Nobody is going to tell you that REPENTANCE is easy. Nor that once we do a turn-around, either in our lives or our churches, that all goes smoothly. Some pastors would tell you that there are just as many troubles in life for people with a strong faith relationship with God as those with a more tangential relationship. I’ll tell you there might even be more.
Look at the Biblical evidence: Consider the people chosen by God in the Bible – they didn’t have it easy.
Not the patriarchs: Abram/Abraham, Isaac, or Jacob.
Not the Kings: Saul, David, Solomon.
Not the prophets: Samuel, Jeremiah, Hosea.
Certainly not Jesus, Peter or Paul either. Actually, following God puts us out of step with most of the world and our world is not kind to people who don’t share the predominant values. Jews through history would attest to that. That’s why there are so many Christian martyrs. And why religious leaders and governments are often in heated conversations. Our priorities clash. Following God as primary allegiance is not easy, and we stay in trouble with the world – sometimes even with the institutional church. (Pause to let THAT sink in.)
(GOD) So with trouble, conflict and turmoil – we need to remember who God is. It is important to remember that we can be confident in God as the source of our blessing. Not prosperity, necessarily, but meaning and purpose and life. That is the start of Nehemiah’s prayer:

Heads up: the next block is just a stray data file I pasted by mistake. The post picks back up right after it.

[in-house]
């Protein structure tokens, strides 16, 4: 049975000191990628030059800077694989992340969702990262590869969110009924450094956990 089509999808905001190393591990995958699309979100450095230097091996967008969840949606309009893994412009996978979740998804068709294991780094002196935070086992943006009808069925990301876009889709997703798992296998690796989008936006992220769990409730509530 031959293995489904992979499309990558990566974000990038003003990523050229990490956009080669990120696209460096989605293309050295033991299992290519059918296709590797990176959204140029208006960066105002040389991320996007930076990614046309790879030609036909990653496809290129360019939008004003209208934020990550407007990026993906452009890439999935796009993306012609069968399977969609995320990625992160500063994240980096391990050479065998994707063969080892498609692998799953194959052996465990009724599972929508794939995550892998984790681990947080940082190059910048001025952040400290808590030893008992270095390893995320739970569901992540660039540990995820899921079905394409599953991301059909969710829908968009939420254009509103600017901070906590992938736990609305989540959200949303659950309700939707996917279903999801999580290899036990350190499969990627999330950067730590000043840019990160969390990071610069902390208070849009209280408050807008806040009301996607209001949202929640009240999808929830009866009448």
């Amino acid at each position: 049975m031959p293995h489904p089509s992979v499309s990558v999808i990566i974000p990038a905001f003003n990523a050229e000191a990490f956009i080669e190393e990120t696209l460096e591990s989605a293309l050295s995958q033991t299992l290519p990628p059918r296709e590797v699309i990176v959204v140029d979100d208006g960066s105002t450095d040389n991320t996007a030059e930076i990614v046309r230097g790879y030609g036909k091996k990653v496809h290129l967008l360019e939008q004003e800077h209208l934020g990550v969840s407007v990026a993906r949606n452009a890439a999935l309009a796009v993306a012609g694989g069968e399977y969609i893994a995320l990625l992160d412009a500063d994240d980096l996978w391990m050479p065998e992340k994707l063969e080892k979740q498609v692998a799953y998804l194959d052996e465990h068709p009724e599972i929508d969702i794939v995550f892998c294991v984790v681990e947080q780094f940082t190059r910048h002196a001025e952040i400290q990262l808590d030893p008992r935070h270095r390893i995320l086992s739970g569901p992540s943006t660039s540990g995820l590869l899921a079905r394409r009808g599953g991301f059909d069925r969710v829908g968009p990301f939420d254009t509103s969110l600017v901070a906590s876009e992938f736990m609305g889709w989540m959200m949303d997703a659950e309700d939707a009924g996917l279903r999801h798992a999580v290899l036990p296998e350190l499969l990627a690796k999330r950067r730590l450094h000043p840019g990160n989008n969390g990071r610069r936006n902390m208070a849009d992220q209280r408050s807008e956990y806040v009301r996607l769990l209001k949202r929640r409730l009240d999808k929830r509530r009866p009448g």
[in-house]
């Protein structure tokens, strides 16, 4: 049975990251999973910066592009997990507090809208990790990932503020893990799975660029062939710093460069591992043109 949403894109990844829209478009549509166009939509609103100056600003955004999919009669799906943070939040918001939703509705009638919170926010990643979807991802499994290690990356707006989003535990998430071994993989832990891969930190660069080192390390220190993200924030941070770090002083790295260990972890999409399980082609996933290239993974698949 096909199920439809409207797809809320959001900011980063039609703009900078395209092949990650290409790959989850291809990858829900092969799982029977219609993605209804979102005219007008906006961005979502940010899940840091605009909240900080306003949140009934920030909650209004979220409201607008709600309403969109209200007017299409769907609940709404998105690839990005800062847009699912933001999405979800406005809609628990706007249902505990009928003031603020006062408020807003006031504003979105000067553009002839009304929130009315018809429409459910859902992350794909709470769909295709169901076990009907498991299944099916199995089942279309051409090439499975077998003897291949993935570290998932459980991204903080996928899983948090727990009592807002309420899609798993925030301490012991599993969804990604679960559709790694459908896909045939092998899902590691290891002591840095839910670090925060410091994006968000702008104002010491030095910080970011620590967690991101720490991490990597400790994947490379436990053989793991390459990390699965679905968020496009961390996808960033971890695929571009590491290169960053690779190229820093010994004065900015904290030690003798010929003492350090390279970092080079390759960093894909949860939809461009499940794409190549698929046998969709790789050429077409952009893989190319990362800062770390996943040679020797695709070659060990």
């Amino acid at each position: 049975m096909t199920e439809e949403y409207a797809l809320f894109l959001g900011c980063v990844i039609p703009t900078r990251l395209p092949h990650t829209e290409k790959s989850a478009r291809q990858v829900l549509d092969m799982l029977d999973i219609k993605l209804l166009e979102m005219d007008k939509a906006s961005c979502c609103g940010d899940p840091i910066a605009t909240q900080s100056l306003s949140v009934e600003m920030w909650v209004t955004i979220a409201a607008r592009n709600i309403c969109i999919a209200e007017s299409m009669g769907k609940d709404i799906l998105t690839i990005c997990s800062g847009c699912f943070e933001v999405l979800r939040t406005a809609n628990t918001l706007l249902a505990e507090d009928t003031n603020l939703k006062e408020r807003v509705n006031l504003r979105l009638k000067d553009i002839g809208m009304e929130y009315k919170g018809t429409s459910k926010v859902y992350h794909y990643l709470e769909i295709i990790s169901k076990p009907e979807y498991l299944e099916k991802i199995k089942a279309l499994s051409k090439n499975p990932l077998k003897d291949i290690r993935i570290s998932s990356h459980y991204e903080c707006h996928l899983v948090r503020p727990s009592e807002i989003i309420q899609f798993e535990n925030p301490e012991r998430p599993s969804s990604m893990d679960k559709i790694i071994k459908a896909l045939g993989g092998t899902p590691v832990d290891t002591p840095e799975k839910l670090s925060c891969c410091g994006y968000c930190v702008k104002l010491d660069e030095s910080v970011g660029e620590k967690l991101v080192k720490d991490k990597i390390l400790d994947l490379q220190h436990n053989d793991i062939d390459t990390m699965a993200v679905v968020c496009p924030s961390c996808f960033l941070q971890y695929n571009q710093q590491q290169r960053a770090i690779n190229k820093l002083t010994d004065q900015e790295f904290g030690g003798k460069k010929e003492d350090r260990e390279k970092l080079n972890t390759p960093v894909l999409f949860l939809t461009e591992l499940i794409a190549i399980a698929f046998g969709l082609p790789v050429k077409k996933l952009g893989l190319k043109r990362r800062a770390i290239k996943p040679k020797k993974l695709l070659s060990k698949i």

5 Lord God of heaven, you are great and fearsome. And you faithfully keep your promises to everyone who loves you and obeys your commands.
We are accustomed to hearing about the resurrection of Jesus, but imagine how astounding this was in Peter’s day! That someone who was put to death by the government, at the request of the religious authorities, was raised by God from death to life again! Vindicated by God.
32 God has raised this Jesus to life, and we are all witnesses of it. 33 Exalted to the right hand of God, he has received from the Father the promised Holy Spirit and has poured out what you now see and hear.